# Primes number $n,n+2,n+6,n+8,n+12,n+14$

Find all natural number $$n$$ such that all the following numbers are primes : $$n,\;\; n+2,\;\;n+6,\;\;n+8,\;\;n+12,\;\;n+14$$ are all prime numbers

• Consider these three: $$n, n+6, n+12$$ What do you notice about those three? – Zubin Mukerjee May 15 at 17:06

## 3 Answers

As $$n$$ is a prime, $$n\ge 2$$.

When $$n=2$$, $$n+2=4$$ is not prime.

When $$n=3$$, $$n+6=9$$ is not prime.

When $$n=5$$, all of them are prime.

$$(n+6)-n\equiv 1$$ (mod $$5$$)

$$(n+2)-n\equiv 2$$ (mod $$5$$)

$$(n+8)-n\equiv 3$$ (mod $$5$$)

$$(n+14)-n\equiv 4$$ (mod $$5$$)

At least one of these integers is a multiple of $$5$$.

When $$n>5$$, at least one of the numbers is not prime.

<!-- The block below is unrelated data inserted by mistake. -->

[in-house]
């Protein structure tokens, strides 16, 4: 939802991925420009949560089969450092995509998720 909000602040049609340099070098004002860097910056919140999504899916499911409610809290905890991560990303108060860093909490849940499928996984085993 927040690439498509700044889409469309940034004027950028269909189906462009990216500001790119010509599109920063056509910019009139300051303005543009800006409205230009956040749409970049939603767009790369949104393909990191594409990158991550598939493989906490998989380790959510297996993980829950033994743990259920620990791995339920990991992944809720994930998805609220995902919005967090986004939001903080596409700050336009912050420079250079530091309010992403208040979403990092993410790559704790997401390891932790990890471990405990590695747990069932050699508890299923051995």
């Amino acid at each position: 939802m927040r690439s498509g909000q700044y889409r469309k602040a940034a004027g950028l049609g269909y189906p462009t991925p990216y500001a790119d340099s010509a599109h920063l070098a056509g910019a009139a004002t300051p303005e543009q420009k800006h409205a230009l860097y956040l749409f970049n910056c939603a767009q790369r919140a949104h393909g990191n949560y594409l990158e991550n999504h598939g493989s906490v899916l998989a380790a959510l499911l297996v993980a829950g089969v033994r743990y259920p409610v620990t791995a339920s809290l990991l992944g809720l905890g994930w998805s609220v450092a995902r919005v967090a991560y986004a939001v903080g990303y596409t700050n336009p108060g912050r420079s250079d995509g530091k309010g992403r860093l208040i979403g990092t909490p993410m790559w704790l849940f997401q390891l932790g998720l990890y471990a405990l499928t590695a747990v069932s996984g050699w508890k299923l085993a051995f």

The only possible answer is $$5$$.

• Thank you very much Sir – user674299 May 15 at 17:34

Hint: $$n\equiv_5 n+0$$ $$n+2\equiv_5 n+2$$

$$n+6\equiv_5 n+1$$ $$n+8\equiv_5 n+3$$ $$n+14\equiv_5 n+4$$

So among $$n,n+2,n+6,n+8, n+14$$ exactly one is divisible by $$5$$ so one of them is $$5$$...

Note that 2,6,8,14 are all different mod 5. Furthermore, for each $$x=2,6,8,14$$, note that if $$n+x \equiv_5 0$$ then $$n+x$$ is a proper multiple of 5 i.e., $$5|n+x$$ but $$5 \not = n+x$$ so if $$5|n+x$$ then $$n+x$$ isn't prime. Thus the only way that $$n+x$$ can be prime for all $$x \in \{2,6,8,14\}$$ is if $$n \equiv_5 0$$. But the only way $$n \equiv_5 0$$ and $$n$$ still also be prime is if $$n$$ is 5 itself. So $$n=5$$ is the only possibility.

If you allow negative numbers for $$n$$ then $$n=-19$$ will work, and [if you consider $$\pm 1$$ to be prime] so will $$n=-1,-7,-13$$. But by the same reasoning as in the above pragraph $$|n| < 14+5+1$$ [as at least $$x \in \{0,2,6,8,14\}$$ one must satisfy $$|n+x| \le 5$$] so those are it.